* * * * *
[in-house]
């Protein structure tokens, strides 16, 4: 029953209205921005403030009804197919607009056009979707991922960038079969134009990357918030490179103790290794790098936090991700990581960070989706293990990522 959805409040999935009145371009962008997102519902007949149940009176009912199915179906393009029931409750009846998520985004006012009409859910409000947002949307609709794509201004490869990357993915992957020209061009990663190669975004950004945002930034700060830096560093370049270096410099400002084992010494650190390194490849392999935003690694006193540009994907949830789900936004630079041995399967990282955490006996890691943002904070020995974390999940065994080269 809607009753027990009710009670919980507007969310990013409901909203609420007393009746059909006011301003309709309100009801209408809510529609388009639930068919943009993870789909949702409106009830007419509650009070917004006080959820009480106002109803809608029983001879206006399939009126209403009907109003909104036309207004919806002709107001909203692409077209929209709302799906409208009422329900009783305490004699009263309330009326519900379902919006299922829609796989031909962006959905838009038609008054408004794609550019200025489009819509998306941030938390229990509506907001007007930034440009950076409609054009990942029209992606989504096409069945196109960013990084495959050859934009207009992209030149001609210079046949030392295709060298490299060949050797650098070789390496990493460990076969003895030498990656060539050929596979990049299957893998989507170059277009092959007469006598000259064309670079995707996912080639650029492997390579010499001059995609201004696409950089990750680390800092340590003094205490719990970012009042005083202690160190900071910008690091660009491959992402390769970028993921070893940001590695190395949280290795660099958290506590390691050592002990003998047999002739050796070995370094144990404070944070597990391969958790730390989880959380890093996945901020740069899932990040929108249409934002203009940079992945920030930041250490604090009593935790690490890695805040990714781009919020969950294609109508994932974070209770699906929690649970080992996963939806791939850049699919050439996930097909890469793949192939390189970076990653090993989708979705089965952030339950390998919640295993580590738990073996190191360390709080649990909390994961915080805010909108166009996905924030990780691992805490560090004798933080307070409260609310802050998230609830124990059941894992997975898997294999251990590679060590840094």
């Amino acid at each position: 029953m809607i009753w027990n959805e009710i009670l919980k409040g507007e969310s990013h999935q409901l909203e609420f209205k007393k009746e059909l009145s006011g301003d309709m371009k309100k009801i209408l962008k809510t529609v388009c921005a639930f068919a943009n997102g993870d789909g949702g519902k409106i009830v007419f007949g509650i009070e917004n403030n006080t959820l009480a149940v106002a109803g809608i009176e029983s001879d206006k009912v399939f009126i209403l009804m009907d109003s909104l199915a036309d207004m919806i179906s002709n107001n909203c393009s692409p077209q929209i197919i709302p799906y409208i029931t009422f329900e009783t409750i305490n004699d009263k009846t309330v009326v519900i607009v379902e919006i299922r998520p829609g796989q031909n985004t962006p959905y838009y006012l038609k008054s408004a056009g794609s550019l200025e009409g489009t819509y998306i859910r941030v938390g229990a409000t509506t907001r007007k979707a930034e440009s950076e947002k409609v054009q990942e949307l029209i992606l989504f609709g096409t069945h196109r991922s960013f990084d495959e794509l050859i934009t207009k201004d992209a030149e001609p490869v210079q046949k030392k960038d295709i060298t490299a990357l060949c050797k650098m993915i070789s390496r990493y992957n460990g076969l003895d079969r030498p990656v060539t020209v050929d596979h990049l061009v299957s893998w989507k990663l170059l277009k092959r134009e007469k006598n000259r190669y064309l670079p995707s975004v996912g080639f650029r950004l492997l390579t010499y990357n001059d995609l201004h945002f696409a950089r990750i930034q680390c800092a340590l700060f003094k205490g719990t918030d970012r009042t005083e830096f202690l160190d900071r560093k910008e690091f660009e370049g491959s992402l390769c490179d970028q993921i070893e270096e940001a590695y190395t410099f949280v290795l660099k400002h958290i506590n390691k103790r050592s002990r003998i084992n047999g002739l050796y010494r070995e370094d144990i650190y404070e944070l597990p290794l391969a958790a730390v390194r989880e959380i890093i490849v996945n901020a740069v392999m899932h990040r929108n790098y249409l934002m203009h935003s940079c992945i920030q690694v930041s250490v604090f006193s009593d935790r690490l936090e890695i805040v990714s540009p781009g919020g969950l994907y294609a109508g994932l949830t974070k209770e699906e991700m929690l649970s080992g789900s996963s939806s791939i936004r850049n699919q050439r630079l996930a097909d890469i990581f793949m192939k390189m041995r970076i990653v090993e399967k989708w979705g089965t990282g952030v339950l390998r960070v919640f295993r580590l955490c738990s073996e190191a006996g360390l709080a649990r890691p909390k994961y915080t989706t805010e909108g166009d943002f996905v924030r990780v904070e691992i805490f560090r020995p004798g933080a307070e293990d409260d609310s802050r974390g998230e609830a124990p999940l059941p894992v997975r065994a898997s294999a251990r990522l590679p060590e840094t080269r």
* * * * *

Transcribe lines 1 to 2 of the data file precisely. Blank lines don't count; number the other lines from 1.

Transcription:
[in-house]
């Protein structure tokens, strides 16, 4: 029953209205921005403030009804197919607009056009979707991922960038079969134009990357918030490179103790290794790098936090991700990581960070989706293990990522 959805409040999935009145371009962008997102519902007949149940009176009912199915179906393009029931409750009846998520985004006012009409859910409000947002949307609709794509201004490869990357993915992957020209061009990663190669975004950004945002930034700060830096560093370049270096410099400002084992010494650190390194490849392999935003690694006193540009994907949830789900936004630079041995399967990282955490006996890691943002904070020995974390999940065994080269 809607009753027990009710009670919980507007969310990013409901909203609420007393009746059909006011301003309709309100009801209408809510529609388009639930068919943009993870789909949702409106009830007419509650009070917004006080959820009480106002109803809608029983001879206006399939009126209403009907109003909104036309207004919806002709107001909203692409077209929209709302799906409208009422329900009783305490004699009263309330009326519900379902919006299922829609796989031909962006959905838009038609008054408004794609550019200025489009819509998306941030938390229990509506907001007007930034440009950076409609054009990942029209992606989504096409069945196109960013990084495959050859934009207009992209030149001609210079046949030392295709060298490299060949050797650098070789390496990493460990076969003895030498990656060539050929596979990049299957893998989507170059277009092959007469006598000259064309670079995707996912080639650029492997390579010499001059995609201004696409950089990750680390800092340590003094205490719990970012009042005083202690160190900071910008690091660009491959992402390769970028993921070893940001590695190395949280290795660099958290506590390691050592002990003998047999002739050796070995370094144990404070944070597990391969958790730390989880959380890093996945901020740069899932990040929108249409934002203009940079992945920030930041250490604090009593935790690490890695805040990714781009919020969950294609109508994932974070209770699906929690649970080992996963939806791939850049699919050439996930097909890469793949192939390189970076990653090993989708979705089965952030339950390998919640295993580590738990073996190191360390709080649990909390994961915080805010909108166009996905924030990780691992805490560090004798933080307070409260609310802050998230609830124990059941894992997975898997294999251990590679060590840094």